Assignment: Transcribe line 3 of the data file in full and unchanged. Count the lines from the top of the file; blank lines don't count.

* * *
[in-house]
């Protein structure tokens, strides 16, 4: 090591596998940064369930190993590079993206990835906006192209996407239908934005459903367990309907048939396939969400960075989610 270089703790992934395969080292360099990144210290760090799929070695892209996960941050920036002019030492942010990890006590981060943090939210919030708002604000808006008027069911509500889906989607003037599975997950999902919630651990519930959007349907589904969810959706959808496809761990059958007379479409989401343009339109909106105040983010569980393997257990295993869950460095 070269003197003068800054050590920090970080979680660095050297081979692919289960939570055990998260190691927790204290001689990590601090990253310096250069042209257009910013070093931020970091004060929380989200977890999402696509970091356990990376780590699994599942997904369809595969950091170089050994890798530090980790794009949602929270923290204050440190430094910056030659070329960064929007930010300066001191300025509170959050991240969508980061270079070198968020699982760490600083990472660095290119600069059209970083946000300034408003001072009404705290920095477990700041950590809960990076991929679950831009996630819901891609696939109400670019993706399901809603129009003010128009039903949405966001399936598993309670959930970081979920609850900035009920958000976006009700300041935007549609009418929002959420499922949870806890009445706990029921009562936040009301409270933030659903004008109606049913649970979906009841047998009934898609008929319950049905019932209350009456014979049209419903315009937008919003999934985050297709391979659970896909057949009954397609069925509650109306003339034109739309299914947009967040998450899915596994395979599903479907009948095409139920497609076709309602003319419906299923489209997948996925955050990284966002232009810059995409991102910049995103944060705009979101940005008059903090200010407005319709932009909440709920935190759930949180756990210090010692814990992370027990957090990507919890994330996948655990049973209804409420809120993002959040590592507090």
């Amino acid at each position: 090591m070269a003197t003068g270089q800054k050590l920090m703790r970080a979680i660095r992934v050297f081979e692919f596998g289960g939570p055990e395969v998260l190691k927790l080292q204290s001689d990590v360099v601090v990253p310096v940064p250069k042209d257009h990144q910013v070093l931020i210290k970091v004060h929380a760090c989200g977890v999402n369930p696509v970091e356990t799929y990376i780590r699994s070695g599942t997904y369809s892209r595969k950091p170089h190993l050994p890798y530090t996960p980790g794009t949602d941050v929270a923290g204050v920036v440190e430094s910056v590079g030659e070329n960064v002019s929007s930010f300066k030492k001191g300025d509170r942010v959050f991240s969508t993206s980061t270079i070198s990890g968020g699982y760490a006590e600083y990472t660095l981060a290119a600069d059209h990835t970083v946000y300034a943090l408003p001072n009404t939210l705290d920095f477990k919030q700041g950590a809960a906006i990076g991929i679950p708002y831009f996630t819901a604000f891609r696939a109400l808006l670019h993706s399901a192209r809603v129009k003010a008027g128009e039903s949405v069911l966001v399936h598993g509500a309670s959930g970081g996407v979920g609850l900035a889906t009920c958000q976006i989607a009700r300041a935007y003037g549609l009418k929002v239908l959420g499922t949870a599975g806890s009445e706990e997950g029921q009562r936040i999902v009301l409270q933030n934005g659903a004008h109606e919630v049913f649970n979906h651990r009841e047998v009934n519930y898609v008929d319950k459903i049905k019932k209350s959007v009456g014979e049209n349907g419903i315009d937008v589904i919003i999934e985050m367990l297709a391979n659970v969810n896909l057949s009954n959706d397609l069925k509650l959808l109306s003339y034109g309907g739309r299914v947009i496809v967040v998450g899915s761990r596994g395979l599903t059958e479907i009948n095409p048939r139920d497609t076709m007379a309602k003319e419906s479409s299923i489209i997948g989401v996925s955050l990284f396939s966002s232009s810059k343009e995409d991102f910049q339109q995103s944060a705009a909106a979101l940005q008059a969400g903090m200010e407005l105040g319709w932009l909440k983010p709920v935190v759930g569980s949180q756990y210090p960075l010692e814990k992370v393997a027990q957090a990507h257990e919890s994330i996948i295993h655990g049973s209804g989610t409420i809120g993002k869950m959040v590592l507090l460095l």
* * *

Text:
């Amino acid at each position: 090591m070269a003197t003068g270089q800054k050590l920090m703790r970080a979680i660095r992934v050297f081979e692919f596998g289960g939570p055990e395969v998260l190691k927790l080292q204290s001689d990590v360099v601090v990253p310096v940064p250069k042209d257009h990144q910013v070093l931020i210290k970091v004060h929380a760090c989200g977890v999402n369930p696509v970091e356990t799929y990376i780590r699994s070695g599942t997904y369809s892209r595969k950091p170089h190993l050994p890798y530090t996960p980790g794009t949602d941050v929270a923290g204050v920036v440190e430094s910056v590079g030659e070329n960064v002019s929007s930010f300066k030492k001191g300025d509170r942010v959050f991240s969508t993206s980061t270079i070198s990890g968020g699982y760490a006590e600083y990472t660095l981060a290119a600069d059209h990835t970083v946000y300034a943090l408003p001072n009404t939210l705290d920095f477990k919030q700041g950590a809960a906006i990076g991929i679950p708002y831009f996630t819901a604000f891609r696939a109400l808006l670019h993706s399901a192209r809603v129009k003010a008027g128009e039903s949405v069911l966001v399936h598993g509500a309670s959930g970081g996407v979920g609850l900035a889906t009920c958000q976006i989607a009700r300041a935007y003037g549609l009418k929002v239908l959420g499922t949870a599975g806890s009445e706990e997950g029921q009562r936040i999902v009301l409270q933030n934005g659903a004008h109606e919630v049913f649970n979906h651990r009841e047998v009934n519930y898609v008929d319950k459903i049905k019932k209350s959007v009456g014979e049209n349907g419903i315009d937008v589904i919003i999934e985050m367990l297709a391979n659970v969810n896909l057949s009954n959706d397609l069925k509650l959808l109306s003339y034109g309907g739309r299914v947009i496809v967040v998450g899915s761990r596994g395979l599903t059958e479907i009948n095409p048939r139920d497609t076709m007379a309602k003319e419906s479409s299923i489209i997948g989401v996925s955050l990284f396939s966002s232009s810059k343009e995409d991102f910049q339109q995103s944060a705009a909106a979101l940005q008059a969400g903090m200010e407005l105040g319709w932009l909440k983010p709920v935190v759930g569980s949180q756990y210090p960075l010692e814990k992370v393997a027990q957090a990507h257990e919890s994330i996948i295993h655990g049973s209804g989610t409420i809120g993002k869950m959040v590592l507090l460095l």